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    Seoul virus infection

 

Public Health Ontario has been working with the Ministry of Health and Long-Term Care (MOHLTC), Ontario Ministry of Agriculture, Food and Rural Affairs (OMAFRA), Public Health Agency of Canada (PHAC), Centers for Disease Control and Prevention (CDC) and public health units to investigate an outbreak of Seoul virus (SEOV) infections among people exposed to infected rats in several rat-breeding facilities in Ontario and the USA since December 2016.

Members of the public concerned about SEOV should contact their health care provider. Health care providers concerned about SEOV should refer to the testing and guidance information below or contact their local public health unit.

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Seoul virus (SEOV) is a rodent-borne hantavirus found worldwide, with Norway rats and black rats as natural hosts. SEOV does not cause disease in rats; rather the virus causes a life-long infection and shedding of the virus in urine, saliva and droppings. Human infection with SEOV occurs after being exposed to urine, droppings or saliva of infected rats, including contact with their bedding or from the bite of an infected rat. SEOV is not spread from person to person.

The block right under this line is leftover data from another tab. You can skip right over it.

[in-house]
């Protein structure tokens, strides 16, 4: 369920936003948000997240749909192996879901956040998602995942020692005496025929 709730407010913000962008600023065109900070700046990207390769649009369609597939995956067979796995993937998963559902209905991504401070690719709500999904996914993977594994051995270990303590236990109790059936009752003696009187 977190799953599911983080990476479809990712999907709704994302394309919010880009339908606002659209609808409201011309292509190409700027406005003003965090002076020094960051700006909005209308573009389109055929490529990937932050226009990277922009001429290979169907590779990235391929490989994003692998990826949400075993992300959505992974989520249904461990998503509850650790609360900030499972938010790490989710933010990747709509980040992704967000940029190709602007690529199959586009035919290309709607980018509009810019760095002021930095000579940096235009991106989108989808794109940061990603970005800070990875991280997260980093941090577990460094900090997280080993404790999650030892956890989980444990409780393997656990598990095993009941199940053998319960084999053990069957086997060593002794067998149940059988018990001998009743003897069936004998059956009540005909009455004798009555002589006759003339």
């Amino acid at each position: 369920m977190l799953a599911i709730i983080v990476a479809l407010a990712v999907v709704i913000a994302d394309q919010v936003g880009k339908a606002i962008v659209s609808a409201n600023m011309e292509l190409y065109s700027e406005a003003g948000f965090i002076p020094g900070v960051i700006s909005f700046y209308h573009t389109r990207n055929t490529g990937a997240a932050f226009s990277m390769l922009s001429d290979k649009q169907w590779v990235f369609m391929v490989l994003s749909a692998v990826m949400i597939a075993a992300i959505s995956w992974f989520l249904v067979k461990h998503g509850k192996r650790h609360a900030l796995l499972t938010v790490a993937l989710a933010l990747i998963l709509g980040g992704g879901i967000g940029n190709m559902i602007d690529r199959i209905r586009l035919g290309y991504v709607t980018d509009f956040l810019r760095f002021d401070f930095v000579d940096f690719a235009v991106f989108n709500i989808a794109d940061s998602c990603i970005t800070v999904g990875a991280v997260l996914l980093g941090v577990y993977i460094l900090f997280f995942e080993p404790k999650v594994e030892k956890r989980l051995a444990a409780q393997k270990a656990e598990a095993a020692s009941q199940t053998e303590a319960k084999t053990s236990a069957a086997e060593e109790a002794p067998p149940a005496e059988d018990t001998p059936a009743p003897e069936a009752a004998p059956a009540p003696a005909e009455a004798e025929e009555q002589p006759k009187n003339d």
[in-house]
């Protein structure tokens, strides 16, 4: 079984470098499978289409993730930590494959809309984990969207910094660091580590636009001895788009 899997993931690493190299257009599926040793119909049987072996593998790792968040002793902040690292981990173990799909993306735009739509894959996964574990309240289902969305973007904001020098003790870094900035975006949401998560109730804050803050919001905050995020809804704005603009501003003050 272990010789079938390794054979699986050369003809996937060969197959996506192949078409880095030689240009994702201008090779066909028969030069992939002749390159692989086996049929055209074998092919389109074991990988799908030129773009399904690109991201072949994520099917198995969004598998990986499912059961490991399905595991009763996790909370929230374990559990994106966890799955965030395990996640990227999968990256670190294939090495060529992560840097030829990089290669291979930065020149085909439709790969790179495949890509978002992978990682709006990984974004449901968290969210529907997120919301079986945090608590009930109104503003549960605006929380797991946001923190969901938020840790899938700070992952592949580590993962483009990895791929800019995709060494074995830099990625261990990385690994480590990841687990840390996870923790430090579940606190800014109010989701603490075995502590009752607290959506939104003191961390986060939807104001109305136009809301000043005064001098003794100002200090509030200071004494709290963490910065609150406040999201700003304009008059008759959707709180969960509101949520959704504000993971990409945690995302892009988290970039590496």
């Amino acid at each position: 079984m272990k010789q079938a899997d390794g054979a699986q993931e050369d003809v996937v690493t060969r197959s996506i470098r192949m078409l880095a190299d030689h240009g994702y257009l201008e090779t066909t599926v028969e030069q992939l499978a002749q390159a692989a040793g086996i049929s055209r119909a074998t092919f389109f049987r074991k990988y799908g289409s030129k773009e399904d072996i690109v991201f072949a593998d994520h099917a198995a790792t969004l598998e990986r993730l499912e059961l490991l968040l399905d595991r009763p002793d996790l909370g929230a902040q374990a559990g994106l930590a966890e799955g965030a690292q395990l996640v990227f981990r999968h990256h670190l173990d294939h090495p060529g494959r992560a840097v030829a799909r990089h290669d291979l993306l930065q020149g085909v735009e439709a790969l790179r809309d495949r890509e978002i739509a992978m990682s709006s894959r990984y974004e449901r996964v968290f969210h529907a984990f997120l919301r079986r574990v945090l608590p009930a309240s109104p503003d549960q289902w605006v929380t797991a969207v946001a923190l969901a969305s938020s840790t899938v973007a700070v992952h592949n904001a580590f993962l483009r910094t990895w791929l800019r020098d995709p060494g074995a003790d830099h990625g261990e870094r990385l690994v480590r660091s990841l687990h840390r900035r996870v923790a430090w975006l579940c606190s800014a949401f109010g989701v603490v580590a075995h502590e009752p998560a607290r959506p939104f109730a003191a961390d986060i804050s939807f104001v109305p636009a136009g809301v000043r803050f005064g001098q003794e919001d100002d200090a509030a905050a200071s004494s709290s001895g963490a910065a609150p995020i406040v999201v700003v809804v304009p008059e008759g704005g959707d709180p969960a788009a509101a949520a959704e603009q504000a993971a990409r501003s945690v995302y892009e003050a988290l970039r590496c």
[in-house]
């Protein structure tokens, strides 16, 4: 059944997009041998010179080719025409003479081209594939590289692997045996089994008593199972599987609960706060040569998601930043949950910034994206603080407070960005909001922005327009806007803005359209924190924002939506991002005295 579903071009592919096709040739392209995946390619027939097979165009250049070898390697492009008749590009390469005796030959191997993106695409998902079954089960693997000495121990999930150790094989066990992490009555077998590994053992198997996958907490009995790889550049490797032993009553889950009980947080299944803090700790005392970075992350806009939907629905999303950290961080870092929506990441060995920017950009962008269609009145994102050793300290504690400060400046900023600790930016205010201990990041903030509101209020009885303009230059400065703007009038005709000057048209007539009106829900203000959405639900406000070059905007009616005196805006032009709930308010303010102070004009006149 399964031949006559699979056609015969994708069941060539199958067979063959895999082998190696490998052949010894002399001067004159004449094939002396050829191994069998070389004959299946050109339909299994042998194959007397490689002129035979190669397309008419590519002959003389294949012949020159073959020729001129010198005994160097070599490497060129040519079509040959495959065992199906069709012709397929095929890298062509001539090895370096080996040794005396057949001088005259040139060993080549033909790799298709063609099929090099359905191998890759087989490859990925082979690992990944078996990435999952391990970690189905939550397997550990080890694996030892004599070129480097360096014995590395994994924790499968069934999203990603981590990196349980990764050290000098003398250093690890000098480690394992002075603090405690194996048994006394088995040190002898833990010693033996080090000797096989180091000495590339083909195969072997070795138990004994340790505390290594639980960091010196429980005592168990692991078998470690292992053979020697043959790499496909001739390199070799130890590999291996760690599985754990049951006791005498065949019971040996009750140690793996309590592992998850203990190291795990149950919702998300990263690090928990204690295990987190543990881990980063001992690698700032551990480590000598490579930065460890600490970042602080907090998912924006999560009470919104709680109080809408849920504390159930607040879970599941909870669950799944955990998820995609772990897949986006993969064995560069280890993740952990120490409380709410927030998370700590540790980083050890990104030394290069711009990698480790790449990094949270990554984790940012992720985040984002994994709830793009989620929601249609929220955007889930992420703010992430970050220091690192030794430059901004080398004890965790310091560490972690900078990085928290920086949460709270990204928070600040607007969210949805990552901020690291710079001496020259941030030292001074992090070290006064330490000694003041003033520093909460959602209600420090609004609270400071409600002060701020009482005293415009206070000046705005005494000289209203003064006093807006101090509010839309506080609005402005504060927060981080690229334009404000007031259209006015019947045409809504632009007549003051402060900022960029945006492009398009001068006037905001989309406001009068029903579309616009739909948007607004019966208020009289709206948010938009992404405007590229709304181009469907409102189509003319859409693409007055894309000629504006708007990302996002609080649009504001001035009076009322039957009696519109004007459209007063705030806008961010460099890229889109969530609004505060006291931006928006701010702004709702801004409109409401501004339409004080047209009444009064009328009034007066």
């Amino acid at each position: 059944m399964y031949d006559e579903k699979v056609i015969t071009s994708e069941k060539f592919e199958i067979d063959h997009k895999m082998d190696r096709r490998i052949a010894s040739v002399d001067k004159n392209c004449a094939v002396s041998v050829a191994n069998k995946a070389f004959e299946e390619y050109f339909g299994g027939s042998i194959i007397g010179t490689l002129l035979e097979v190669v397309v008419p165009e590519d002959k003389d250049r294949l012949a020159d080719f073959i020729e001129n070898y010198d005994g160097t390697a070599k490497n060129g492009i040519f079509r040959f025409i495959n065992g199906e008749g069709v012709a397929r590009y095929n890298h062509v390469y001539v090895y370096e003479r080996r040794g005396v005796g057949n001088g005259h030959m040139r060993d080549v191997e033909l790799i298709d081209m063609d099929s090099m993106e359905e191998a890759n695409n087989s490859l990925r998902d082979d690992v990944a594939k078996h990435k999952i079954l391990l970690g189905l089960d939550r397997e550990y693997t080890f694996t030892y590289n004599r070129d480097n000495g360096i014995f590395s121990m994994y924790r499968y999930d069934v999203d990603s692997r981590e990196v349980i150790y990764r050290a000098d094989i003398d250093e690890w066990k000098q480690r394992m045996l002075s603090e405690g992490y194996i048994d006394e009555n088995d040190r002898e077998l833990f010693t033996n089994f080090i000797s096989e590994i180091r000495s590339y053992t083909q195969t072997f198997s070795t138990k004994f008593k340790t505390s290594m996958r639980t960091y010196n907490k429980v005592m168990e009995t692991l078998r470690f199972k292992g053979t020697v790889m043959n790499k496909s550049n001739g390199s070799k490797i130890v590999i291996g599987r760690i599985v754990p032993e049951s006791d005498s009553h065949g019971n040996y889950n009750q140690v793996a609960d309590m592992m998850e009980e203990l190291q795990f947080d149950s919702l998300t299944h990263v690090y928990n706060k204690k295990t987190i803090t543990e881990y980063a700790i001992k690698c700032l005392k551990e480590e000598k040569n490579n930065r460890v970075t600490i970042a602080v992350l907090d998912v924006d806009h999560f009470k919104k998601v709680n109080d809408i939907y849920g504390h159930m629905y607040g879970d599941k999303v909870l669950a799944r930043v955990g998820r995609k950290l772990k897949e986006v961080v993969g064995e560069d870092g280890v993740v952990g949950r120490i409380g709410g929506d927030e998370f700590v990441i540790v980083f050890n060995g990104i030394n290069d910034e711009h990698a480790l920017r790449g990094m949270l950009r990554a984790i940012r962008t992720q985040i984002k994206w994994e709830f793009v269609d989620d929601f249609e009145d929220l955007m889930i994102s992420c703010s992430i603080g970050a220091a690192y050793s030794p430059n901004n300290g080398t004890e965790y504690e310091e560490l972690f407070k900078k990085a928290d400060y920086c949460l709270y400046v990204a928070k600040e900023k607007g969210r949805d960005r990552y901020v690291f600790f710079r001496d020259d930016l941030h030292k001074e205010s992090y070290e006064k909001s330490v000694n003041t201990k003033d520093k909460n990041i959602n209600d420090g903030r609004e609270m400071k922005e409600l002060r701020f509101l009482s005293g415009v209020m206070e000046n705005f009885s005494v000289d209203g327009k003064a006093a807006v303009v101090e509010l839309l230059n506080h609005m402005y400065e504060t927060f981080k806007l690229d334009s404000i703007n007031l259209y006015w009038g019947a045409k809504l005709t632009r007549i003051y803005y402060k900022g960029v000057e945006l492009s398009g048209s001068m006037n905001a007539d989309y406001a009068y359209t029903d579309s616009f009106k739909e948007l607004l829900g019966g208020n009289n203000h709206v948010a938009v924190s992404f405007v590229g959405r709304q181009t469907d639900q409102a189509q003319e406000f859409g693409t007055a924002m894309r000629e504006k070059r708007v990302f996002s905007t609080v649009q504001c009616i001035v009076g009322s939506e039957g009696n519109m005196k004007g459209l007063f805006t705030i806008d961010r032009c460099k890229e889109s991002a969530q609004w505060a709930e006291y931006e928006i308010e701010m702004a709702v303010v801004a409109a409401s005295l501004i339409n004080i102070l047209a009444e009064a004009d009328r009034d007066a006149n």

SEOV infections can present with fever, headache, back and abdominal pain, chills, nausea, blurred vision, flushing of the face, inflammation or redness of eyes and rash. Rarely, SEOV can cause a syndrome referred to as hemorrhagic fever with renal syndrome (HFRS). HFRS can present with symptoms and signs of bleeding, shock and kidney failure. Symptoms of SEOV infection usually begin within 1–2 weeks (rarely up to 8 weeks) after exposure. Complete recovery can take weeks or months.

There is no effective treatment for SEOV infection. People handling rats (as pets or as reptile or amphibian feed) should take precautions to minimize risk of infection, including hand hygiene and cleaning up after rats.

For additional information, please see Seoul​ virus infection: Information and guidance for rat handlers.

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Page last updated: 01/03/2017 3:39 PM
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